U.S. President Donald Trump's controversial move on Jerusalem has received strong opposition from the U.S. public, including Republicans, a survey has revealed.
According to a new poll conducted by the University of Maryland, The Middle East and Russia: American attitudes on Trump's foreign policy, found that a strong majority of Americans (63 percent), including 44 percent of Republicans oppose moving the U.S. embassy in Israel from Tel Aviv to Jerusalem.
Interestingly, the poll, which was conducted last month, suggests that an overwhelming majority of Americans, 81 percent, including 71 percent of Republicans, favor President Trump relying on experts for Middle East diplomacy instead of his son in law and former lawyer.
"Among Democrats, those who want the U.S. to take neither side of the conflict have grown to 77 percent from 69 percent last year, while the number of those who want to take Israel's side outright has dropped to only 13 percent, from 17 percent. In contrast, a majority of Republicans, 58 percent want the U.S. to take Israel's side," the report said.
The poll also revealed that 57 percent of Democrats want to see sanctions or "more serious action" over Israeli settlement construction, while 43 percent of Americans support imposing sanctions or more serious actions.
The competing claims to East Jerusalem, the section of the city captured by Israel in 1967, have frequently boiled over into deadly violence over the years.
East Jerusalem is home to the city's most sensitive Jewish, Muslim and Christian holy sites, as well as its 330,000 Palestinian residents.
The U.S. has never endorsed Israel's claim of sovereignty over any part of Jerusalem and has insisted its status be resolved through Israeli-Palestinian negotiation.
The mere consideration of Trump changing the status quo sparked a renewed U.S. security warning Tuesday. America's consulate in Jerusalem ordered U.S. personnel and their families to avoid visiting Jerusalem's Old City or the West Bank and urged American citizens, in general, to avoid places with increased police or military presence.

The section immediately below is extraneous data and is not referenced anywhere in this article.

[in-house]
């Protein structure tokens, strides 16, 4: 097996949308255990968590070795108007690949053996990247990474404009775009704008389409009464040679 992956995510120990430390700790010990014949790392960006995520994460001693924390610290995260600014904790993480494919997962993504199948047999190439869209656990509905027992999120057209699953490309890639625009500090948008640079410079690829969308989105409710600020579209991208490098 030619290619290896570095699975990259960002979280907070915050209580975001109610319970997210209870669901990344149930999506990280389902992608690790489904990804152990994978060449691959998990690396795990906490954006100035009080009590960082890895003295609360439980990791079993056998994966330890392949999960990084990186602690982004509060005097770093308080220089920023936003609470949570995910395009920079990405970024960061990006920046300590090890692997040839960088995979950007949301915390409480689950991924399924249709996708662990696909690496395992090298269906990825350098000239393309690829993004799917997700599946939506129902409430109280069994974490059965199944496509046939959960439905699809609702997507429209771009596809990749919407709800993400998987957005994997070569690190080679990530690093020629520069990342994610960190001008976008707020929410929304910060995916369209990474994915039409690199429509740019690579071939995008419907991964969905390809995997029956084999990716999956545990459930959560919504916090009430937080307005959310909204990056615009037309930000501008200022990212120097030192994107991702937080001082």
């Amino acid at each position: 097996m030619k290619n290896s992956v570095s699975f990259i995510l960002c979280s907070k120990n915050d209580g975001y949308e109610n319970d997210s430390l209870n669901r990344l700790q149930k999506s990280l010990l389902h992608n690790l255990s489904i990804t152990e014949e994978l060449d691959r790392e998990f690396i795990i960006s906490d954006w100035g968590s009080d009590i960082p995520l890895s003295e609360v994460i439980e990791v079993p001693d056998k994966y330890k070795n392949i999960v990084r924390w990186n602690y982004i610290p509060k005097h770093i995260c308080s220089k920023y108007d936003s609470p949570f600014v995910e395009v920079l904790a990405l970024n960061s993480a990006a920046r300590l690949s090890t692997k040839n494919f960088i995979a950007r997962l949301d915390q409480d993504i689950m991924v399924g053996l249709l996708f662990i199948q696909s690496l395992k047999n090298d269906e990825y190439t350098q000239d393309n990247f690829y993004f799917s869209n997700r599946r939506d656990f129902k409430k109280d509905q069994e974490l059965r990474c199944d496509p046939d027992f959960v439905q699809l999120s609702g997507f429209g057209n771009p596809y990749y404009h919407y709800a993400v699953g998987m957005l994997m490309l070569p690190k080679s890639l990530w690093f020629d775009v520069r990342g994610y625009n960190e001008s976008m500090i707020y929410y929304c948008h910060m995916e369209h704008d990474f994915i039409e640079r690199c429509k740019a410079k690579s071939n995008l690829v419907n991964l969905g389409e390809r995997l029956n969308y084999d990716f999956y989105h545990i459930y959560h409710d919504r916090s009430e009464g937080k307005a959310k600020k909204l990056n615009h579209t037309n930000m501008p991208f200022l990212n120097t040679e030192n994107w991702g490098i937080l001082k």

Trump, as a presidential candidate, repeatedly promised to move the U.S. Embassy. However, U.S. leaders have routinely and unceremoniously delayed such a move since President Bill Clinton signed a law in 1995 stipulating that the U.S. must relocate its diplomatic presence to Jerusalem unless the commander in chief issues a waiver on national security grounds.
Key national security advisers, including Secretary of State Rex Tillerson and Defense Secretary Jim Mattis, have urged caution, according to officials, who said Trump has been receptive to some of their concerns.
According to a Reuters report on Tuesday, several U.S. officials had said on condition of anonymity that news of the plan to recognize Jerusalem as Israel's capital had kicked up resistance from the State Department's Near Eastern Affairs Bureau (NEA), which deals with the region.
"Senior [officials] in the NEA and a number of ambassadors from the region expressed their deep concern about doing this," said one official, saying that the concerns focused on "security."
Another U.S. official said the consensus the U.S. intelligence estimates on the U.S. recognition of Jerusalem as Israel's capital was that it would risk triggering a backlash against Israel and also potentially against U.S. interests in the Middle East, the Reuters report added.
Also quoted in the same report, Daniel Benjamin, a former U.S. counterterrorism official now at Dartmouth University, had a simple message: "This is playing with fire."